7 espressos later...

Trip Start Sep 07, 2010
Trip End Aug 13, 2011

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Where I stayed
Base Camp
What I did
Hacienda Venecia

Flag of Colombia  ,
Sunday, January 23, 2011

There are quite a few things that really chip away at you when you are traveling in Latin America, and one of those things is the buses.  They are all shit in one way or another, one may have great big comfortable seats but the driver and steward will hate you, or maybe the air conditioning will be set to a normal humane temperature but they will play blaring loud salsa music all night.  The thing wrong with this bus, was the aircon.  I dressed semi appropriately in jeans and a jacket, Kyle wore shorts and a t-shirt and froze his ass off.  Amateur mistake.

We arrived late in Manizales and were disorientated as is usual in a new town or city.  We jumped in a cab and told the driver the name of our hostel.  The city centre runs along the top of a ridge overlooking a valley where the mas povre neighbourhoods are situated, and of course where the bus terminal is.  The cab struggled with the steep roads up to the centre but we eventually pulled up outside a hostel, but not our hostel.  I told the driver that this was not The Base Camp hostel, which he apparently knew about when I first told him.  Silently he processed this new information then after a few moments of confusion insisted that it was indeed the Base Camp hostel in the centre of town.  I wondered how bad my Spanish must have deteriorated after being in Brazil for so long, then slowly and clearly repeated the name  Base camp, phonetically accentuating the 'E' on the end of 'base'.  Again, the driver positively reassures me that this place, with a big sign out the from that reads "Mountain House' is actually what we are looking for.  Ok, so this guy is an idiot.  Eventually convinced the guy that this was not the right place and that we should go and maybe ask some other taxi drivers or something.  We drove off in a random direction with no actual destination.  The driver flagged down a few drivers, some of whom did not stop, some of whom pointed us back to the Mountain House, but eventually someone when what was going on.  The smart driver and our driver exchanged a few words, and we were on our way.  We drove on for about 10 mins until I realised the driver had no fkn idea where we were going and as I anticipated, we ended up back at Mountain House.  I told the driver I'd take care of it and went inside Mountain House to see if someone can help out.  This really is all my fault, I should have taken note of the address and phone number when I made the reservation, not a mistake I'll make again.

I asked the guy at reception if he knew where Base Camp was, he said he did, and he said he'd go talk to the driver of our taxi, I suggested he draw a picture. 

We finally arrived at our actual hostel.  The driver tried to charge us extra for all these unexpected delays.  Not a chance.

Exhausted and grumpy but laughing at the ridiculousness of what we just went through we went up and checked in and told the girl at the reception desk what happened...she then asked why we didn't just take the cable car that literally runs from the bus terminal up the hill, over the povo houses and stops RIGHT NEXT DOOR to Base Camp!  Thats right, somehow we missed that one.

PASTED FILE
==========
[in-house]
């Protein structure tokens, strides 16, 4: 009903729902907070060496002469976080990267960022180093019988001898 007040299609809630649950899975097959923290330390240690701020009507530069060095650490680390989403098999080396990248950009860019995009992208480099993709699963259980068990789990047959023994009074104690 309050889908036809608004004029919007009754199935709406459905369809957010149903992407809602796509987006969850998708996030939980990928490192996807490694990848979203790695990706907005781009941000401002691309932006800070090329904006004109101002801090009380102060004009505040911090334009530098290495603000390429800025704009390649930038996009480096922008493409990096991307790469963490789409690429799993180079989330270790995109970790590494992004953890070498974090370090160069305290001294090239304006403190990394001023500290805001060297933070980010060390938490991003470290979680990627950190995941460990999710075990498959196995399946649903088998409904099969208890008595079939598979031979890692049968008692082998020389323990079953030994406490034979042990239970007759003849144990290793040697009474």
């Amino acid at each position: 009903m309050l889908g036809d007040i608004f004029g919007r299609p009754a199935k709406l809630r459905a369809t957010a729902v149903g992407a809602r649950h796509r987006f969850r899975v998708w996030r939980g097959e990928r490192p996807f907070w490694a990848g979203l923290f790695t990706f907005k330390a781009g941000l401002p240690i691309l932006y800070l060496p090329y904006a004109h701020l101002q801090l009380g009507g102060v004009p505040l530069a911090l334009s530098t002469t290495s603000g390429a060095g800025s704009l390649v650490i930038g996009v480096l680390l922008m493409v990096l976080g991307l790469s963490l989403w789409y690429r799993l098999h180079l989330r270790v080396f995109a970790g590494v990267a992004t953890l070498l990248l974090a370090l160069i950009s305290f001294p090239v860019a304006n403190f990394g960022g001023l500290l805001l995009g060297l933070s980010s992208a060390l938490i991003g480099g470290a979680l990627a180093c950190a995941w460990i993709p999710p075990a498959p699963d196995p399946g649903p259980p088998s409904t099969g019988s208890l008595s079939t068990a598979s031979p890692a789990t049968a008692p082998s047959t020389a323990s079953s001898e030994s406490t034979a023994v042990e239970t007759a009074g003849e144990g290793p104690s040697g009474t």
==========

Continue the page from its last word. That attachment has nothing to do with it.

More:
The hostel is amazing, it's clean, brand new and all the furniture and decor matches eachother...beds a quite comfortable too.

The next day we set out for the usual exploration drill, we really just wanted to take life easy and cruise around, check stuff out etc.  We walked past a local bar with billiard tables in it, but these are not billiard tables of the common variety, these tables have no pockets.  I'd seen this briefly in Leticia, and wanted to show Kyle, so we casually but inconspicuously strolled in.  It didn't take long before one of the locals spotted us and alerted the other progressively drunk locals to our presence.   We adopted us, put their arms around our shoulders, shoved a beer in our hands and sat us down with them.  Their goal as  can only imagine was to get us as drunk as they were.  A side mission seemed to be to get us to play this ridiculous game with them.  I still don't quite understand, I'm sure a simple google seach for 'Colombian Billiards' would alleviate all confusion but I still haven't got around to doing that.  We watched on while one of the men swaying, lined up a red ball with his pool cue, managed to hit the two other balls on the table into a couple of the cushions then cheered.  It was now my turn.  I tried to mimic the drunkard and aim for the same balls, but this was apparently wrong, I had to aim for another ball.  I hit it and everyone cheered.  I guess I won.  The men got drunker and we got more confused...time is high for a quick exit.  We explained that we were meeting someone and made our escape relatively easily, there were a number of disputes, an offer to eat some disgusting looking crap out of a big cylinder, but eventually our bad Spanish and sober minds out witted the drunks.

We continued out exploration and came across a couple of cool little plazas with weird random street art.  We walked all the way to the end of the main street in the centro area to where a main road leading out of the city and into the rural mountains.  We walked uo a bit more and found a small outdoor market selling the usual crap, but what caught our attention was a guy shoving sticks of sugar cane into a machine and churning it up to a puree/mush.  indeed the man was making sugar cane juice, we enthusiastically ordered one each, for some reason expecting it to taste somewhat good and not like concentrated sugar.  We each took a sip and winced.  We forced down a few more sips until we both had headaches and threw the rest out, turning back to give the man a smile and a wave.